Great Smoky Mountains National Park Visitors Biggest Spenders In National Park System

Visitors to Great Smoky Mountains National Park leave quite a bit behind when they head home after visiting the park. In fact, a study shows that in 2010 the park's 9 million or so visitors spent more than $818 million in gateway communities surrounding the national park.

That total is more than any other unit of the National Park System could match, according to the study done for the National Park Service. The study also estimates that 11,367 local jobs were supported by park visitor spending.

Economic Benefits to Local Communities from National Park Visitation and Payroll, 2010 was compiled by Dr. Daniel Stynes of the Department of Community, Agriculture, Recreation and Resource Studies at Michigan State University. According to this study, the National Park Service received 281 million recreational visits in 2010 and park visitors spent $12.13 billion in local gateway regions.

The study provides a park-by-park and state-by-state breakdowns of each park unit’s visitation, visitor spending, and local jobs supported at NPS units from Alaska to the Virgin Islands.

The top Park Service units in terms of spending generated were Great Smoky Mountains National Park with $818 million; Grand Canyon National Park at $415 million; Yosemite National Park with $354 million, Yellowstone National Park at $334 million, and the Blue Ridge Parkway with $299 million.

“This study clearly demonstrates the economic benefits that communities located near national parks receive by being collocated with these unique national, historic and cultural sites," said Dale Ditmanson, superintendent of Great Smoky.

The spending estimates at each park were derived from a money generation model that begins with a park’s visitation, party size, length of stay, and proportion of local vs. non-local visitors. Those statistics are combined with locally-indexed cost estimates for restaurants, lodging, amusements, locally-purchased fuel and transportation, and retail spending.

You can find the fully study attached below.

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NPS-System Economics 2010.pdf848.71 KB

Comments

I hope this does not encourage encroachment. Gatlinburg and Pigeon Forge are communities butted against the GSMNP, not separated by some buffer zone natural or otherwise. While these communities may be home to some, they seemed to me just tourist traps to pass through to get to the real wealth of the excursion, a National Park essentially untouched and unmarred by human intervention. Economic gain for a nearby community at the cost of losing the natural, preserved land of a Park is not a good deal.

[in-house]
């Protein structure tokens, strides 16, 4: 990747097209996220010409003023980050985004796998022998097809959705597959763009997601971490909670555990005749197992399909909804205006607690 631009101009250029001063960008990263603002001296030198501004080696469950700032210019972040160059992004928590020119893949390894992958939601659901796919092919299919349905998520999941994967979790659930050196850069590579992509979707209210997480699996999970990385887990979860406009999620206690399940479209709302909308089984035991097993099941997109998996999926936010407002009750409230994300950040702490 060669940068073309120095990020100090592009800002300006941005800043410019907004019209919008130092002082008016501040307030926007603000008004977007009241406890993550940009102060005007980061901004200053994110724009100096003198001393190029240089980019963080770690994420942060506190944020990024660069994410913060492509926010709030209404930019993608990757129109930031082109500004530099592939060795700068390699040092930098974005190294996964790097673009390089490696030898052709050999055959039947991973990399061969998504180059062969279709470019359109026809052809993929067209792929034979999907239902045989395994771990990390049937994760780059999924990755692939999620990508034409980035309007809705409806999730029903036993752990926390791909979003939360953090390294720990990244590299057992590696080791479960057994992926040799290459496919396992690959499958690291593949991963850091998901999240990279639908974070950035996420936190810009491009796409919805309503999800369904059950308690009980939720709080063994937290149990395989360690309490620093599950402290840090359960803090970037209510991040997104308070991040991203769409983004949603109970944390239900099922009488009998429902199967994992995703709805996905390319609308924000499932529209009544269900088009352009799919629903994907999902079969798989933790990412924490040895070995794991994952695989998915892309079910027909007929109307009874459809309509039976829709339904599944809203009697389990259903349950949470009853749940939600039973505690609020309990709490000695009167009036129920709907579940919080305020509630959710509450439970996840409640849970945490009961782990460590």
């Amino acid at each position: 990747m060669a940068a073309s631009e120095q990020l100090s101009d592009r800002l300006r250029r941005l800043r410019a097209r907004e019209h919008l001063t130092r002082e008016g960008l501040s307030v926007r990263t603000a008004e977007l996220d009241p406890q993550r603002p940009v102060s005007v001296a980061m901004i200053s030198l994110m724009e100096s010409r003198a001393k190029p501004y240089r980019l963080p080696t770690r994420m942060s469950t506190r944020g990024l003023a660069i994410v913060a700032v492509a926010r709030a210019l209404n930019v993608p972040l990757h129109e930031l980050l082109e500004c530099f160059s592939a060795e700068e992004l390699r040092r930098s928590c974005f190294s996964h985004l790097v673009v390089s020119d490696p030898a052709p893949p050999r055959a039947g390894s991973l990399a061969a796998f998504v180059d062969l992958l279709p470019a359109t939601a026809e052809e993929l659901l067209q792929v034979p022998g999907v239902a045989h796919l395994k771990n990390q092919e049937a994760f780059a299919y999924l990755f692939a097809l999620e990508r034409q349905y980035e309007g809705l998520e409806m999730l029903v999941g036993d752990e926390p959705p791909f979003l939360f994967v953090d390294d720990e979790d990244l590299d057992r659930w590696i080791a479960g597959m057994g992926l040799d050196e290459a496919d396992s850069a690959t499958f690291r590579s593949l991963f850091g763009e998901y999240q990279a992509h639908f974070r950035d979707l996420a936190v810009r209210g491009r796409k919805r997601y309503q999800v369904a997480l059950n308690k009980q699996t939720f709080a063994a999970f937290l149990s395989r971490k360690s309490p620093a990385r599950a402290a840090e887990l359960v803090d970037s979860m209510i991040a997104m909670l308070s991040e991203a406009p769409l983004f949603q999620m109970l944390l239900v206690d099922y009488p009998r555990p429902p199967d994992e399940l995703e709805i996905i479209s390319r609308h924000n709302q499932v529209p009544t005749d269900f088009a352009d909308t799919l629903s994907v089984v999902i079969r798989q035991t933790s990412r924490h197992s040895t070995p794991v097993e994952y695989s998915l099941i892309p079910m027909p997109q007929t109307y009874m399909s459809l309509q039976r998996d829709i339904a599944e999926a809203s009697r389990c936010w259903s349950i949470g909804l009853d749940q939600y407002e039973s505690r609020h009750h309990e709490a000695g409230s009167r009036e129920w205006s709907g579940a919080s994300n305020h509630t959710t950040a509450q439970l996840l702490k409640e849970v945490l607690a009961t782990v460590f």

Fortunately, Gatlinburg and Pigeon Forge seem to be the exception rather than the rule. I have visited most of the big west parks over the past few years. They have few analogs to GSMNP when it comes to encroachment. Perhaps Jackson, WY comes closest but it pales in comparison to the Vegas-like neon of PF.
I breath easier and feel settled inside the Parks. I am in no hurry to leave. The grand lodges and minimal concessions within are sufficient to maintain the grandure of the place without ruining the identity of the Park. Old Faithful Lodge is a perfect example. Great Meadow Lodge in GSMNP is another. But as soon as I leave the Park, the romance is gone. I hated that instant transition from glory to ghastly.

my family and i have visited many of the national parks, camping. in 1994 dad suffered a massive stroke, and required 24/7 care, provided by mom and me. we could no longer camp. so we began staying at a motel, visiting the Smokies because it was only a good day's drive from home. we ate out, usually in Pigeon Forge. There are a few places where we spent money outside of the park, namely Arrowcraft in Gatlinburg, and one or two places on the artists loop road outside Gatlinburg. we also spend money in the park visitors' centers. while i do not at all like the tacky nature of Gatlinburg and Pigeon Forge, some of the restaurants are necessary. however, we spend a great deal of time in the park. dad died in 2007 -- he had been an artist and painted the landscapes in the park for decades. after his stroke, our time in the park was spent in the car because of disabilities of the 3 of us.

What is the true spending per visitor? I am curious if the total $ spent is only highest at Great Smokey N.P. because their visitation is probably triple Grand Canyon N.P. What I am getting at is your title to the article could infers that each visitor spends most at GSNP or it could mean the total of visitors spend more there only because there were more visits. When I think of "Biggest Spenders", I think per person.

Can anyone venture a guess or have statistics indicating where the visitors happen to come by the dollars they spend in and around these National Parks?